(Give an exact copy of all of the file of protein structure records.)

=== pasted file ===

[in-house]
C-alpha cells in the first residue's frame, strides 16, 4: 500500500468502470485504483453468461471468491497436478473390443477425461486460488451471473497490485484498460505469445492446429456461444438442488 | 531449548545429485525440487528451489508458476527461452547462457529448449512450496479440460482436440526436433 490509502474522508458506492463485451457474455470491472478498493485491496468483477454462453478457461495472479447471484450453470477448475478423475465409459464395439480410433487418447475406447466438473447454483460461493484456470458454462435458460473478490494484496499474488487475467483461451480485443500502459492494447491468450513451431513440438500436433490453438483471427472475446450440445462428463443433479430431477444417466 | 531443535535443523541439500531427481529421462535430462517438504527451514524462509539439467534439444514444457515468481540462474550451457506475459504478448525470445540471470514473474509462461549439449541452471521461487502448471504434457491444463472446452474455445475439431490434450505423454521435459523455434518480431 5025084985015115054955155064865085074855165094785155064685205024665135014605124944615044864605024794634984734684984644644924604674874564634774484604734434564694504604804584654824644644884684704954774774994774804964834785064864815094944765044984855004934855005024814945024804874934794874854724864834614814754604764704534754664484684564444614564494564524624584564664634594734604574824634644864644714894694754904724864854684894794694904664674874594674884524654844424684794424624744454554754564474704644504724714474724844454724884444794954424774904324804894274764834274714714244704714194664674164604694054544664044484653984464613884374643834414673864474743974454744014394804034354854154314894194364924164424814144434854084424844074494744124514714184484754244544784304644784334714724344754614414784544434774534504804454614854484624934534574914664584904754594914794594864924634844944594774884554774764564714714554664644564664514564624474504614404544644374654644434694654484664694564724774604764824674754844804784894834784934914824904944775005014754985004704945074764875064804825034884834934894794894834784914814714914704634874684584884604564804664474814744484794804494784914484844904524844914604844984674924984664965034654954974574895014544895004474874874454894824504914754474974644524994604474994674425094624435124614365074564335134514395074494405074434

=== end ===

[in-house]
C-alpha cells in the first residue's frame, strides 16, 4: 500500500468502470485504483453468461471468491497436478473390443477425461486460488451471473497490485484498460505469445492446429456461444438442488 | 531449548545429485525440487528451489508458476527461452547462457529448449512450496479440460482436440526436433 490509502474522508458506492463485451457474455470491472478498493485491496468483477454462453478457461495472479447471484450453470477448475478423475465409459464395439480410433487418447475406447466438473447454483460461493484456470458454462435458460473478490494484496499474488487475467483461451480485443500502459492494447491468450513451431513440438500436433490453438483471427472475446450440445462428463443433479430431477444417466 | 531443535535443523541439500531427481529421462535430462517438504527451514524462509539439467534439444514444457515468481540462474550451457506475459504478448525470445540471470514473474509462461549439449541452471521461487502448471504434457491444463472446452474455445475439431490434450505423454521435459523455434518480431 5025084985015115054955155064865085074855165094785155064685205024665135014605124944615044864605024794634984734684984644644924604674874564634774484604734434564694504604804584654824644644884684704954774774994774804964834785064864815094944765044984855004934855005024814945024804874934794874854724864834614814754604764704534754664484684564444614564494564524624584564664634594734604574824634644864644714894694754904724864854684894794694904664674874594674884524654844424684794424624744454554754564474704644504724714474724844454724884444794954424774904324804894274764834274714714244704714194664674164604694054544664044484653984464613884374643834414673864474743974454744014394804034354854154314894194364924164424814144434854084424844074494744124514714184484754244544784304644784334714724344754614414784544434774534504804454614854484624934534574914664584904754594914794594864924634844944594774884554774764564714714554664644564664514564624474504614404544644374654644434694654484664694564724774604764824674754844804784894834784934914824904944775005014754985004704945074764875064804825034884834934894794894834784914814714914704634874684584884604564804664474814744484794804494784914484844904524844914604844984674924984664965034654954974574895014544895004474874874454894824504914754474974644524994604474994674425094624435124614365074564335134514395074494405074434